Announcing Stack Overflow Documentation

We started with Q&A. Technical documentation is next, and we need your help.

Whether you're a beginner or an experienced developer, you can contribute.

Sign up and start helping → Learn more about Documentation →

I am developing a node.js service that will have a number of requests per second - say 1000. Lets imagine that the response data weights a bit, connection with our clients is extremely slow and it takes ~1s for the response to be sent back to the client.

Question #1 - I imagine if there was no proxy buffering, it would take node.js 1000 seconds to send back all responses as this is blocking operation, isn't it?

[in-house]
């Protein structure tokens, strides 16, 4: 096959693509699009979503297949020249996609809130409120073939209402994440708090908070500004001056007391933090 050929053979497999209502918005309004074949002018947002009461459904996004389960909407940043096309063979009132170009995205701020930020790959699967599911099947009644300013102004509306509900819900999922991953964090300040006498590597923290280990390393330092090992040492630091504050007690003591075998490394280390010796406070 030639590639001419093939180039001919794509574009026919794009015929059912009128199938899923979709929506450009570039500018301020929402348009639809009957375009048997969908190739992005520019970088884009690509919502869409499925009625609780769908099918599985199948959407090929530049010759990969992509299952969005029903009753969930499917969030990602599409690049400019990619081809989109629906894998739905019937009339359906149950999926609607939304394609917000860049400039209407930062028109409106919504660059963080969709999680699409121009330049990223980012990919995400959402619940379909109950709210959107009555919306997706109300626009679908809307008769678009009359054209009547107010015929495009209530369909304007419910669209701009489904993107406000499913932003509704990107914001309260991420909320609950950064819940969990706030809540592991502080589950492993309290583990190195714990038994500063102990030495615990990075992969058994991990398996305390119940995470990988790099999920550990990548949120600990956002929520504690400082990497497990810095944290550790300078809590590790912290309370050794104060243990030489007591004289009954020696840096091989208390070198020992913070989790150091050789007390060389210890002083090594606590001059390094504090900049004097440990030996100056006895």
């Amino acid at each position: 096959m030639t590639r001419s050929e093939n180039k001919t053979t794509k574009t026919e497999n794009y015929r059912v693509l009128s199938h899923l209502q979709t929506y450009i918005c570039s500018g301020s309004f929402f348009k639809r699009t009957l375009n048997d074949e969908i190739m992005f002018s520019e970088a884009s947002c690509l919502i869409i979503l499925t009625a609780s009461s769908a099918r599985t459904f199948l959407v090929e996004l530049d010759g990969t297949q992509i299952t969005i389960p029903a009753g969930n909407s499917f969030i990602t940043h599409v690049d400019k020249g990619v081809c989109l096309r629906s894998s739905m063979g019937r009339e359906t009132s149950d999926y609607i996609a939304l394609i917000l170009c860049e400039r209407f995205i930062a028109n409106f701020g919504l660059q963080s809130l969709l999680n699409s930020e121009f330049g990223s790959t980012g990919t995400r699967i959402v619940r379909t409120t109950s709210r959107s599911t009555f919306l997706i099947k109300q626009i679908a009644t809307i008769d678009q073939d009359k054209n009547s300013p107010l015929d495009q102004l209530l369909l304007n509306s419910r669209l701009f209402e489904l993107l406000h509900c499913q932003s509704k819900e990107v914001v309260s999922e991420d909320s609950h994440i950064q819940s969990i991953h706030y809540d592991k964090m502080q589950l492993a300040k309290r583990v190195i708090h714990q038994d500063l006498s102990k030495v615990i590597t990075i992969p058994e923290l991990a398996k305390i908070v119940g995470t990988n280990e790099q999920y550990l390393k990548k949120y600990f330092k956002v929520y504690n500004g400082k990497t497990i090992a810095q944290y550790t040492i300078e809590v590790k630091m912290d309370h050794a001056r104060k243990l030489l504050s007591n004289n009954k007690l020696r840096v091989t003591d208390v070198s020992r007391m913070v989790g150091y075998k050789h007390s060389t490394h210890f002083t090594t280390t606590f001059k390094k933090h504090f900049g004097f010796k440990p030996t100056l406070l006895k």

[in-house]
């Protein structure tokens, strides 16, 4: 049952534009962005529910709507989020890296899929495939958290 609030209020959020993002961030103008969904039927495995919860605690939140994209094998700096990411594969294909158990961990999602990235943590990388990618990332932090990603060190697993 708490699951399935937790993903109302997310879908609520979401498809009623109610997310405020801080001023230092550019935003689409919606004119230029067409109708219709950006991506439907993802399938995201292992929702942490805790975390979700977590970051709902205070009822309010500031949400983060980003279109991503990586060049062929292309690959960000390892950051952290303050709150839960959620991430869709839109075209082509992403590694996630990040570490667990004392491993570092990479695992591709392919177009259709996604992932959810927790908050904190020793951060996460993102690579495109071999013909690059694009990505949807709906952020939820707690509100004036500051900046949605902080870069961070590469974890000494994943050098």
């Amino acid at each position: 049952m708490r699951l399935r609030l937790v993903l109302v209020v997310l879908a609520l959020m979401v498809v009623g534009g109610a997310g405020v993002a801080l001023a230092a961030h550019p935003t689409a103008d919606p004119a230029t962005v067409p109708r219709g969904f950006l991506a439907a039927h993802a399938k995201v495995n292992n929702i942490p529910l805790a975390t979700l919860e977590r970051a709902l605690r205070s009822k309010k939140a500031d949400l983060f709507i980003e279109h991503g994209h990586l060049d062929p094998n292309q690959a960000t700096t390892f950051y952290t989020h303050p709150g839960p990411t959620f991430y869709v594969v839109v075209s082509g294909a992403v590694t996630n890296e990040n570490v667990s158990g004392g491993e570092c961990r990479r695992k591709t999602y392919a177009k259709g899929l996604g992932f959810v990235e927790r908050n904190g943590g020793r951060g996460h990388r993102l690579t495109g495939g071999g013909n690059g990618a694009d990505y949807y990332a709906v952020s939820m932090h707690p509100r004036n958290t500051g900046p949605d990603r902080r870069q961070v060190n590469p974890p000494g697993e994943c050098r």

Question #2 - How nginx buffers (and buffers in general) work? Would I be able to receive all 1000 responses to buffer (provided RAM is not a problem) and only then flush them the clients? What are the limits of proxy_buffers? Can I set a number of buffers to 1000 1K each?

The goal is to flush all the responses out of the node.js as soon as possible in order not to block it and have some other system to deliver them.


share|improve this question
up vote 2 down vote accepted

Of course, sending the response is non-blocking operation. Node simply gives a chunk to a network driver, leaving all the other work to your OS.

If sending the response was a blocking operation, it would only take a single PC with its network artificially crippled down to DoS any node-based service.

share|improve this answer
I know too little about networking.. Thanks a lot! :) – sPaul Aug 17 '12 at 7:46

Your Answer


By posting your answer, you agree to the privacy policy and terms of service.

Not the answer you're looking for? Browse other questions tagged or ask your own question.